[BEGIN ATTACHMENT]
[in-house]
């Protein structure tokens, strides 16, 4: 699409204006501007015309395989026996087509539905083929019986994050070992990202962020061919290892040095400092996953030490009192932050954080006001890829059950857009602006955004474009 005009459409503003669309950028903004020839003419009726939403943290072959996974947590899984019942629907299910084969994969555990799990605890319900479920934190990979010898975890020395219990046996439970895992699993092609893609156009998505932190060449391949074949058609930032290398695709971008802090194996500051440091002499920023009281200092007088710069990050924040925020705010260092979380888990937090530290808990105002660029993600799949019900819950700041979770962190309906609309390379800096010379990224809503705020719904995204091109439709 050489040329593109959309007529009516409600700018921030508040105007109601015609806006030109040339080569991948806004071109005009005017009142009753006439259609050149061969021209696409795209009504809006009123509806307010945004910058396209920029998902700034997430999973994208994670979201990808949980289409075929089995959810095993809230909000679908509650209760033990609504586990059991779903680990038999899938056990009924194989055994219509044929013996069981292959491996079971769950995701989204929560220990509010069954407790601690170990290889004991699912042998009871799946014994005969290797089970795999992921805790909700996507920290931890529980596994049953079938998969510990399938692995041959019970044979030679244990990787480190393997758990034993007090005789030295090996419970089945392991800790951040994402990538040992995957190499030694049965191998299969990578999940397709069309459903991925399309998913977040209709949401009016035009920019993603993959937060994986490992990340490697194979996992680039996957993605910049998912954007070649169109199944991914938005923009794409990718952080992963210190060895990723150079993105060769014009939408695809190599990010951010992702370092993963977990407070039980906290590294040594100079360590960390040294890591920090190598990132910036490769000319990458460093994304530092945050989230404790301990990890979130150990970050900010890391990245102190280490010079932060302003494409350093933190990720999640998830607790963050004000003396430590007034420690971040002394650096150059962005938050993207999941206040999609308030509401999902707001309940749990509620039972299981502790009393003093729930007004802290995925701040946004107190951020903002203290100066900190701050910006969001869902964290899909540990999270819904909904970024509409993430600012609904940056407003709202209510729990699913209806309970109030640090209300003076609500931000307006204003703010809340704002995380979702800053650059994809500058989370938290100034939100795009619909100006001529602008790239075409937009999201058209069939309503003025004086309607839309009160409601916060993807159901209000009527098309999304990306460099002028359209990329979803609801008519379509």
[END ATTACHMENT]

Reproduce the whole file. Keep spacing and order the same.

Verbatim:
[in-house]
């Protein structure tokens, strides 16, 4: 699409204006501007015309395989026996087509539905083929019986994050070992990202962020061919290892040095400092996953030490009192932050954080006001890829059950857009602006955004474009 005009459409503003669309950028903004020839003419009726939403943290072959996974947590899984019942629907299910084969994969555990799990605890319900479920934190990979010898975890020395219990046996439970895992699993092609893609156009998505932190060449391949074949058609930032290398695709971008802090194996500051440091002499920023009281200092007088710069990050924040925020705010260092979380888990937090530290808990105002660029993600799949019900819950700041979770962190309906609309390379800096010379990224809503705020719904995204091109439709 050489040329593109959309007529009516409600700018921030508040105007109601015609806006030109040339080569991948806004071109005009005017009142009753006439259609050149061969021209696409795209009504809006009123509806307010945004910058396209920029998902700034997430999973994208994670979201990808949980289409075929089995959810095993809230909000679908509650209760033990609504586990059991779903680990038999899938056990009924194989055994219509044929013996069981292959491996079971769950995701989204929560220990509010069954407790601690170990290889004991699912042998009871799946014994005969290797089970795999992921805790909700996507920290931890529980596994049953079938998969510990399938692995041959019970044979030679244990990787480190393997758990034993007090005789030295090996419970089945392991800790951040994402990538040992995957190499030694049965191998299969990578999940397709069309459903991925399309998913977040209709949401009016035009920019993603993959937060994986490992990340490697194979996992680039996957993605910049998912954007070649169109199944991914938005923009794409990718952080992963210190060895990723150079993105060769014009939408695809190599990010951010992702370092993963977990407070039980906290590294040594100079360590960390040294890591920090190598990132910036490769000319990458460093994304530092945050989230404790301990990890979130150990970050900010890391990245102190280490010079932060302003494409350093933190990720999640998830607790963050004000003396430590007034420690971040002394650096150059962005938050993207999941206040999609308030509401999902707001309940749990509620039972299981502790009393003093729930007004802290995925701040946004107190951020903002203290100066900190701050910006969001869902964290899909540990999270819904909904970024509409993430600012609904940056407003709202209510729990699913209806309970109030640090209300003076609500931000307006204003703010809340704002995380979702800053650059994809500058989370938290100034939100795009619909100006001529602008790239075409937009999201058209069939309503003025004086309607839309009160409601916060993807159901209000009527098309999304990306460099002028359209990329979803609801008519379509």